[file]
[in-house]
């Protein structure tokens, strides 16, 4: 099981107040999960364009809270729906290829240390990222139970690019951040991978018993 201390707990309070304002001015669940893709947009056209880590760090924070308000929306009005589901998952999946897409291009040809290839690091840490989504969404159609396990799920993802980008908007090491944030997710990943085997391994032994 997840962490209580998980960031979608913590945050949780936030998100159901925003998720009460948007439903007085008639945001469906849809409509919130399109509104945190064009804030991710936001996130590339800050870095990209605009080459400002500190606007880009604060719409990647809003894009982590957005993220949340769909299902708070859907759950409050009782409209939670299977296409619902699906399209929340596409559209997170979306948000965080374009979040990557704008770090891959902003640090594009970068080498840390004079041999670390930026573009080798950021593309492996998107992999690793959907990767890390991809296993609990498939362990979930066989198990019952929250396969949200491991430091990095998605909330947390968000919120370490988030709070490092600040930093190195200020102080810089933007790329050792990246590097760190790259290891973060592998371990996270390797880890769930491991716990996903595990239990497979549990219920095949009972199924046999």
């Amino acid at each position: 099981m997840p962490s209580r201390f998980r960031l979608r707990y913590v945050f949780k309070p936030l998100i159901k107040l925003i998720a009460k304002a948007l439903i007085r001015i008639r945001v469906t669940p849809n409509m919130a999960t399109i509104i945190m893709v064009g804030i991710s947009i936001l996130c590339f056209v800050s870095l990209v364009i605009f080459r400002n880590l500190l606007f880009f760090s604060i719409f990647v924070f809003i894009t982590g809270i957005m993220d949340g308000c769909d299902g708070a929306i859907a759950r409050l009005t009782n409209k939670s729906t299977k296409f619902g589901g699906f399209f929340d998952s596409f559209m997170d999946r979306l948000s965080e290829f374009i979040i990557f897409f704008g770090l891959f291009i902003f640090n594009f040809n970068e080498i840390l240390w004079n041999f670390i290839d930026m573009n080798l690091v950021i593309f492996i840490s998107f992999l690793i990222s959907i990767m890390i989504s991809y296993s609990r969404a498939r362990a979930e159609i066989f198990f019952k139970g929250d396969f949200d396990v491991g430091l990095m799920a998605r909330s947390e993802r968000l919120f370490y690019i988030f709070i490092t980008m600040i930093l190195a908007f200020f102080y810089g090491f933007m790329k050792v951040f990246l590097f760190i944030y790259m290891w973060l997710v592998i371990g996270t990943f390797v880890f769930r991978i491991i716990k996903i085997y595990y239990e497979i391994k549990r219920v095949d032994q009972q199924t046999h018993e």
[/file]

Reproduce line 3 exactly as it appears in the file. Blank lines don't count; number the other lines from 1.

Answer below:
């Amino acid at each position: 099981m997840p962490s209580r201390f998980r960031l979608r707990y913590v945050f949780k309070p936030l998100i159901k107040l925003i998720a009460k304002a948007l439903i007085r001015i008639r945001v469906t669940p849809n409509m919130a999960t399109i509104i945190m893709v064009g804030i991710s947009i936001l996130c590339f056209v800050s870095l990209v364009i605009f080459r400002n880590l500190l606007f880009f760090s604060i719409f990647v924070f809003i894009t982590g809270i957005m993220d949340g308000c769909d299902g708070a929306i859907a759950r409050l009005t009782n409209k939670s729906t299977k296409f619902g589901g699906f399209f929340d998952s596409f559209m997170d999946r979306l948000s965080e290829f374009i979040i990557f897409f704008g770090l891959f291009i902003f640090n594009f040809n970068e080498i840390l240390w004079n041999f670390i290839d930026m573009n080798l690091v950021i593309f492996i840490s998107f992999l690793i990222s959907i990767m890390i989504s991809y296993s609990r969404a498939r362990a979930e159609i066989f198990f019952k139970g929250d396969f949200d396990v491991g430091l990095m799920a998605r909330s947390e993802r968000l919120f370490y690019i988030f709070i490092t980008m600040i930093l190195a908007f200020f102080y810089g090491f933007m790329k050792v951040f990246l590097f760190i944030y790259m290891w973060l997710v592998i371990g996270t990943f390797v880890f769930r991978i491991i716990k996903i085997y595990y239990e497979i391994k549990r219920v095949d032994q009972q199924t046999h018993e």